British Columbia

DNA links foot found in B.C. to missing man

Police have identified one of five human feet found off the British Columbia coast since last August as belonging to a man reported missing a year ago.

One of five human feet found off the British Columbia coast since last August has been identified as belonging to a man who was reported missing from the B.C. Lower Mainland last year, according to the RCMP.

An RCMP spokesman said familial DNA was used to match the foot to a depressed man whose name has not been released.  Foul play in the case is not suspected, Sgt. Pierre Lemaitre told CBC News on Saturday.

He said police plan to hold a news conference on Monday to release more details.

"We were able to notify the family yesterday, and out of respect for them, they asked that we give them at least 48 hours to get together as a family with other relatives and deal with this development," Lemaitre said.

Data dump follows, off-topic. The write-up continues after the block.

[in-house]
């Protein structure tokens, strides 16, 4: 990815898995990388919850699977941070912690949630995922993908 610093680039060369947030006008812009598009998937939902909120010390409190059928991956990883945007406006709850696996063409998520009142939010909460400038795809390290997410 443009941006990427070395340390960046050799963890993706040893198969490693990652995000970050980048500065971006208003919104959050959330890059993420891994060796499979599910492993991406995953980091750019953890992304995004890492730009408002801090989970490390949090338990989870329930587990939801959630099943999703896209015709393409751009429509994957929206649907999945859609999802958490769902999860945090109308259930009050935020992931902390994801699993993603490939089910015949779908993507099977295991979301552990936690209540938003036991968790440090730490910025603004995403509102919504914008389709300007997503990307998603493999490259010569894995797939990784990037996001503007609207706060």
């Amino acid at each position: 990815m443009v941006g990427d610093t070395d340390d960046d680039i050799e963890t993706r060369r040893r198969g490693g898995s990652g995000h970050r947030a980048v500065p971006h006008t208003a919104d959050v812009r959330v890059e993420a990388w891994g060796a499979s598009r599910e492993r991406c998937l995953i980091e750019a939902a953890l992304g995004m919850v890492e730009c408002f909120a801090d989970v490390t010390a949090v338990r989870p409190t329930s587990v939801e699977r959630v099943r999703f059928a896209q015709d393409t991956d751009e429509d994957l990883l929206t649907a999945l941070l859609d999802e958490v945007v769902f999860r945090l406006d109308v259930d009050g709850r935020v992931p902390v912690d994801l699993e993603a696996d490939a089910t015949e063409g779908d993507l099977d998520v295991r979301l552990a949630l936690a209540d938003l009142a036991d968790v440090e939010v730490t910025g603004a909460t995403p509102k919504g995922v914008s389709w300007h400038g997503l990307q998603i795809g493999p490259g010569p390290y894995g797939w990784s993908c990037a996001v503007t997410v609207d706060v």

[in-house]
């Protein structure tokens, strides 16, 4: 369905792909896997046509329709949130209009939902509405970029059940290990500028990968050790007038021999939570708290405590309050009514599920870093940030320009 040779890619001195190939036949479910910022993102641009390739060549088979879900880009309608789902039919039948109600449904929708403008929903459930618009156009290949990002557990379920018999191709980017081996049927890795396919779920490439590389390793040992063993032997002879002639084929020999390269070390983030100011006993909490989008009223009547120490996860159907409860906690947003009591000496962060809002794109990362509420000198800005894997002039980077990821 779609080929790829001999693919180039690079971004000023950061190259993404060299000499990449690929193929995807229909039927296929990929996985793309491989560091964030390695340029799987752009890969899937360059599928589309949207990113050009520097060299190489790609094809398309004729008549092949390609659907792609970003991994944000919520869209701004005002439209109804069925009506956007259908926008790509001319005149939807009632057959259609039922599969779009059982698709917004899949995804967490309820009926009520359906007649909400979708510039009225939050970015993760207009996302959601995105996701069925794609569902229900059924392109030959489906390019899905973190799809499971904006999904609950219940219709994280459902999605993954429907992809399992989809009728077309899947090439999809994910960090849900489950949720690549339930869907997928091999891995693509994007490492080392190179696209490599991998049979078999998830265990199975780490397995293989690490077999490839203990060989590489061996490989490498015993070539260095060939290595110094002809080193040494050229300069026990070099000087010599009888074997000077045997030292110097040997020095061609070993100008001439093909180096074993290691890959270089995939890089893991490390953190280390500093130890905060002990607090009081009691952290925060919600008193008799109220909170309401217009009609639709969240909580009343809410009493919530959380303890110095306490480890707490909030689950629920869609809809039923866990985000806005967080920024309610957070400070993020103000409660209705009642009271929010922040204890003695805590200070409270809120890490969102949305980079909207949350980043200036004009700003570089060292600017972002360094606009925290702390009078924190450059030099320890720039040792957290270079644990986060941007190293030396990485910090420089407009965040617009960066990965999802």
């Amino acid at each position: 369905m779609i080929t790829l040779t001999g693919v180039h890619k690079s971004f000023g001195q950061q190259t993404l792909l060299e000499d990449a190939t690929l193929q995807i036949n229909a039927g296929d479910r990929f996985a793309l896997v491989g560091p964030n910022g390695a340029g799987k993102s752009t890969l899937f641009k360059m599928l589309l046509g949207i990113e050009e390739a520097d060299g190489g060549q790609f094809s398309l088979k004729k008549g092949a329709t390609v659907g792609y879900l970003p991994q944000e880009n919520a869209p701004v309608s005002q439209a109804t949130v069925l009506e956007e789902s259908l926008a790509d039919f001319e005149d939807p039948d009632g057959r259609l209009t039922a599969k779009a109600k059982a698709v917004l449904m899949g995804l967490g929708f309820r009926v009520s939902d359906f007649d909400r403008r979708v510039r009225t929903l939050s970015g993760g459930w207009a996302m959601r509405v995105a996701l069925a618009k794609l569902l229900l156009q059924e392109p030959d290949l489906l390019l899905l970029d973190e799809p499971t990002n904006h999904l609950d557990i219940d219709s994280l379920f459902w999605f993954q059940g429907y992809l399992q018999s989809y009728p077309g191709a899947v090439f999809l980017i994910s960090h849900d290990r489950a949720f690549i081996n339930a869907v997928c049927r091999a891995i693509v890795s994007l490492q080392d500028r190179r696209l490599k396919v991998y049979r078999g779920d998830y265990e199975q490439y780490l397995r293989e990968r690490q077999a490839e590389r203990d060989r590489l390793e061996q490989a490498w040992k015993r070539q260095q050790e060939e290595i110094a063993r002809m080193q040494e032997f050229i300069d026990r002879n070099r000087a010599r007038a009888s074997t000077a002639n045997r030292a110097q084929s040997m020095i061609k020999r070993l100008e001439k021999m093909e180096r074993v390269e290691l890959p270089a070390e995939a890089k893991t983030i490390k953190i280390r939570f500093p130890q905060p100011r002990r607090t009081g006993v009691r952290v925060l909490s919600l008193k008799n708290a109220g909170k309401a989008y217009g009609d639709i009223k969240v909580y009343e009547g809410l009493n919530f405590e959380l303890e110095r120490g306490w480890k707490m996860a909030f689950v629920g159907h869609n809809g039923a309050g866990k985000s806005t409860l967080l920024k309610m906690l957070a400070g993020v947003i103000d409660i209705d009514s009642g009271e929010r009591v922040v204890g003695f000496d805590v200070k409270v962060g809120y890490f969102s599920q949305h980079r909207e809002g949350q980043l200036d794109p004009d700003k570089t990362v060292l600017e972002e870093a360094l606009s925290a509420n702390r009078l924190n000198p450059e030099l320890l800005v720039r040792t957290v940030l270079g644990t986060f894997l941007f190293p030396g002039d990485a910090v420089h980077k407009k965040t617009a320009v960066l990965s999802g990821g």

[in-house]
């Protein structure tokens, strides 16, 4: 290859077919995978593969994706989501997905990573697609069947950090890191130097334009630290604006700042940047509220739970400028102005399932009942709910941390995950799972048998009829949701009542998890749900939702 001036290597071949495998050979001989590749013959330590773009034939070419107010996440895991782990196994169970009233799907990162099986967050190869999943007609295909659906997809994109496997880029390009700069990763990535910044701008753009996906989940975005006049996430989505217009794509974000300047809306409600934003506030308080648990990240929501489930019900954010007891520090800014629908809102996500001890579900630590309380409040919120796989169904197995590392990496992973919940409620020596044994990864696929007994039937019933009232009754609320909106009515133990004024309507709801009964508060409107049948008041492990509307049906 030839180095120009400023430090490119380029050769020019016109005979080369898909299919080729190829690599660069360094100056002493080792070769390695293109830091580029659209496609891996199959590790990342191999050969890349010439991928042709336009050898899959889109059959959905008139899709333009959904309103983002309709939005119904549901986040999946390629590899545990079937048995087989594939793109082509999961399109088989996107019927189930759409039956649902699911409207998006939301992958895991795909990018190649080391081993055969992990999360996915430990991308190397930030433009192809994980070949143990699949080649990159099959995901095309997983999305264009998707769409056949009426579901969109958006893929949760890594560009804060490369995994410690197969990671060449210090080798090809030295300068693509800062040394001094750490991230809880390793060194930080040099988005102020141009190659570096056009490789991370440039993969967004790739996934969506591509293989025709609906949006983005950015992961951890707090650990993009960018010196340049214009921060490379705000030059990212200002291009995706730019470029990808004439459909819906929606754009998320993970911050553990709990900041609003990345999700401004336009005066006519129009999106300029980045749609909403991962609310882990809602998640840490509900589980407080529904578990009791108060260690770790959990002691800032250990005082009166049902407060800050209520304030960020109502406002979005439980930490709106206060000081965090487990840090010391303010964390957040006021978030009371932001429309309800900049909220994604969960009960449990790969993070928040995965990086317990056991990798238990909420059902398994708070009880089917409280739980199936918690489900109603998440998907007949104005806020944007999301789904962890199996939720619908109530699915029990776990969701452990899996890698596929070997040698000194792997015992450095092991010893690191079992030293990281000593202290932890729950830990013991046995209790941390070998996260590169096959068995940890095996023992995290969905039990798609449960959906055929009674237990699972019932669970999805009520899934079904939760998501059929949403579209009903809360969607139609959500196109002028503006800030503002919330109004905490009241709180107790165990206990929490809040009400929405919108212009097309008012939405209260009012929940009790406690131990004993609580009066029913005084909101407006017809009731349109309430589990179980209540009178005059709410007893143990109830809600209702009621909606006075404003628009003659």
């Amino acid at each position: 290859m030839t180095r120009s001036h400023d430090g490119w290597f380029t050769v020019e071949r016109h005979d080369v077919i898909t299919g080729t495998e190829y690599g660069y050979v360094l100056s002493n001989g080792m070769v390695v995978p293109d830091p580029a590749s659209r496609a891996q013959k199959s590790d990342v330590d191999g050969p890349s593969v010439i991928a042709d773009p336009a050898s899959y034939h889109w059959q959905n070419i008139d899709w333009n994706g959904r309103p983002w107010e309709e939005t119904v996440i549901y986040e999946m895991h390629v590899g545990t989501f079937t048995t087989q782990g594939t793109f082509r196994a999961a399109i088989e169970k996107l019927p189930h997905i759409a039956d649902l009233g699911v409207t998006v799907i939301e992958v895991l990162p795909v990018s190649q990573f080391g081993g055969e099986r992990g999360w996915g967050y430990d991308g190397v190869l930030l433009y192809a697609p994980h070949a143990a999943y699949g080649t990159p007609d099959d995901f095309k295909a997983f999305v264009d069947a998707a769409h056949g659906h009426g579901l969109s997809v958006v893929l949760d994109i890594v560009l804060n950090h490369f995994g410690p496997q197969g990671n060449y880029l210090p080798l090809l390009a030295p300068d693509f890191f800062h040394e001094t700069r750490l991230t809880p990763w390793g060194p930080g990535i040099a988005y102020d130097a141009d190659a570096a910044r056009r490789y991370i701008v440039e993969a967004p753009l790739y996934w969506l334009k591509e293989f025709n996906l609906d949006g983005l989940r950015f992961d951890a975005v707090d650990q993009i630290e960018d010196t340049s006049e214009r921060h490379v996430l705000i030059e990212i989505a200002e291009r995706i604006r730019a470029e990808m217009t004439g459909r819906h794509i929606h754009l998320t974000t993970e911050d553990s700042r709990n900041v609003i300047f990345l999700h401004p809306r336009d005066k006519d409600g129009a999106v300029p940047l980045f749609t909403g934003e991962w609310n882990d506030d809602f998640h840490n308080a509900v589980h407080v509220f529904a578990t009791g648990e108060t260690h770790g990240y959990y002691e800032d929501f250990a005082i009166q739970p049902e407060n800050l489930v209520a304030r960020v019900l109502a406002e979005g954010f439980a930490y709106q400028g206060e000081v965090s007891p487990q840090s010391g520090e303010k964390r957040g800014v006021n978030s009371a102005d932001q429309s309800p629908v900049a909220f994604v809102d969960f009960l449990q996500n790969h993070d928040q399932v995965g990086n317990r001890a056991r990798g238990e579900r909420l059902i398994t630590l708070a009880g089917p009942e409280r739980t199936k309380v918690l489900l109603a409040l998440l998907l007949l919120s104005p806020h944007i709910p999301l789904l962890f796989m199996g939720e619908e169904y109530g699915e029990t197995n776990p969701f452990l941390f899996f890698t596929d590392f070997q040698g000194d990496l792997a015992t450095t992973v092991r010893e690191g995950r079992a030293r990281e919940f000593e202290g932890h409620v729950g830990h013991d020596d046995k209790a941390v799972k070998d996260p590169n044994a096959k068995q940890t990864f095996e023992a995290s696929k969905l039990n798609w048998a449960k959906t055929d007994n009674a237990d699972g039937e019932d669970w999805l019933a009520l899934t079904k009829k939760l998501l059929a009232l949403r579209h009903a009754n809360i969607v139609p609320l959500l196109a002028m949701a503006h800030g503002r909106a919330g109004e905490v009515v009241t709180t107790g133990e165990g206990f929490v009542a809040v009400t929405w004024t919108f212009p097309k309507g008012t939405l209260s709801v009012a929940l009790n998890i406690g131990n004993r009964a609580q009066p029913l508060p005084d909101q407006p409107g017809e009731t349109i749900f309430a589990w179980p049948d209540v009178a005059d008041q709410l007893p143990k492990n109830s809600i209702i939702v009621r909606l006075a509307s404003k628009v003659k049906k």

In the last year, five feet have washed up on small islands in the Georgia Strait and Fraser River, each encased in a running shoe.

Police have said that none of the feet appears to have been intentionally severed, but likely detached through a natural process.

Police showcased the running shoes during a news conference earlier this month in the hopes of solving the cases.

Lemaitre said investigators told another family on Friday that the feet are definitely not those of two relatives who died in a plane crash off Quadra island in February 2005. The bodies of brothers Doug and Trevor DeCock were never found in the wreckage.

Meanwhile, a coroner in Washington state said on Friday that he will be talking to the B.C. Coroners Service about a body found 16 months ago on Orcas Island in the San Juan archipelago.

Despite the torrent of publicity over the five severed feet in recent weeks, San Juan County coroner Randall Gaylord said he did not advise B.C. investigators about the discovery until Thursday.

Gaylord said the body did not have a right arm, left hand or any feet. The body was discovered five months before the first of the five feet was discovered on B.C.'s Jedidiah Island.

Gaylord said he advised B.C. investigators about the discovery on Thursday after reading a newspaper article about the case recently.